- Whether the disputes relating to affairs and management of the trust including the disputes arising inter se trustees, beneficiaries in relation to their appointment, powers, duties, obligations, removal, etc., are capable of being settled through arbitration by taking recourse to the provisions of the Arbitration Act, if there is a clause in the trust deed to that effect or such disputes have to be decided under the Trust Act with the aid of forum prescribed under the said Act?
Supreme Court's View
The Supreme Court concluded that the arbitration clause of the trust deed which provided for settlement of disputes/differences arising between the beneficiaries of the trust does not constitute an arbitration agreement inter se beneficiaries within the meaning of Section 2(b), Section 2(h) and Section 7 of the Arbitration Act. The requirements of Section 7 of the Arbitration Act includes, amongst others, the following:
- there has to be an arbitration agreement, separate or contained in a contract;
- it has to be in writing; and
- parties must sign the arbitration agreement/document/contract containing the arbitration agreement.
All the above requirements have to be complied with strictly for constituting a valid and enforceable arbitration agreement. However, in the case of a trust, the settlor executes the deed in favour of the beneficiaries and it is the settlor alone who signs the document/trust deed. Since the beneficiaries are not required to sign a trust deed and thus do not actually sign it, they cannot be regarded as parties to the trust deed. As a consequence, a trust deed cannot be held as an agreement between the parties (settlor and/or beneficiaries inter se) and a trust deed containing an arbitration clause cannot be regarded as a valid and enforceable arbitration agreement.
With regard to the argument of the Respondents that the Trust Act is a complete code in itself and provides a comprehensive machinery to deal with all issues relating to trust, the trustees and the beneficiaries the Supreme Court discussed the law of arbitrability of disputes as settled in Booz Allen case. The Supreme Court discussed the scheme of the Trust Act and concluded that there exists an implied bar of exclusion of applicability of the Arbitration Act for deciding the disputes relating to trust, trustees and beneficiaries through private arbitration and such disputes have to be decided by the court specified under the Trust Act. While applying the principles of interpretation of law the Supreme Court held that since sufficient and adequate remedy is provided under the Trust Act for deciding the disputes in relation to trust deed, trustees and beneficiaries, the remedy provided under the Arbitration Act for deciding such disputes is barred by implication.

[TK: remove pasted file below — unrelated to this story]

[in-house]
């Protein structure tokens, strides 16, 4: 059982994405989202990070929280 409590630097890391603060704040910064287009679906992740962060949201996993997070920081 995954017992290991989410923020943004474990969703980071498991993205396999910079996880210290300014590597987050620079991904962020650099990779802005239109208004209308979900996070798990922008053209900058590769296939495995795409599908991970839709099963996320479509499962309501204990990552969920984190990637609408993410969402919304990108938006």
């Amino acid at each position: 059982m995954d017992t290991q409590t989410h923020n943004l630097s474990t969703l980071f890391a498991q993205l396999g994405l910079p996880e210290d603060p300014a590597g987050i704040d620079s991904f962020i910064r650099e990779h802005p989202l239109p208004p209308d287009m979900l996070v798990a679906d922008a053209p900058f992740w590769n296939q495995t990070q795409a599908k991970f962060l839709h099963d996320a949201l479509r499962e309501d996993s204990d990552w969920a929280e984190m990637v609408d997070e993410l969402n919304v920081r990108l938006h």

It is a common practice to incorporate arbitration clauses in trust deeds and there is a likelihood that arbitrations with respect to the disputes arising out of the trust deeds/Trust Act would have been invoked and pending as on date. The judgment, however, does not deal with the issue of such pending/ongoing arbitrations arising out of and relating to the trust deeds/Trust Act. The fate of such arbitrations as of today seems to be in dark but would need to be addressed by courts sooner or later. It is also unclear if the judgement would hold good for public charitable trusts which are not governed by the Trust Act and are usually regulated by the public trust deeds and the relevant public charity laws, if any applicable to the state where the public trusts are registered. However, even in the case of a public trust, it can be argued that the settlor executes the deed in favour of the general public beneficiaries and it is the settlor alone who signs the document/trust deed. Since the trustees (who manage the trust) are not required to sign a trust deed and thus do not actually sign it, they cannot be regarded as parties to the trust deed and therefore a public trust deed containing an arbitration clause cannot be regarded as a valid and enforceable arbitration agreement among the trustees for adjudication of disputes.
The content of this article is intended to provide a general guide to the subject matter. Specialist advice should be sought about your specific circumstances.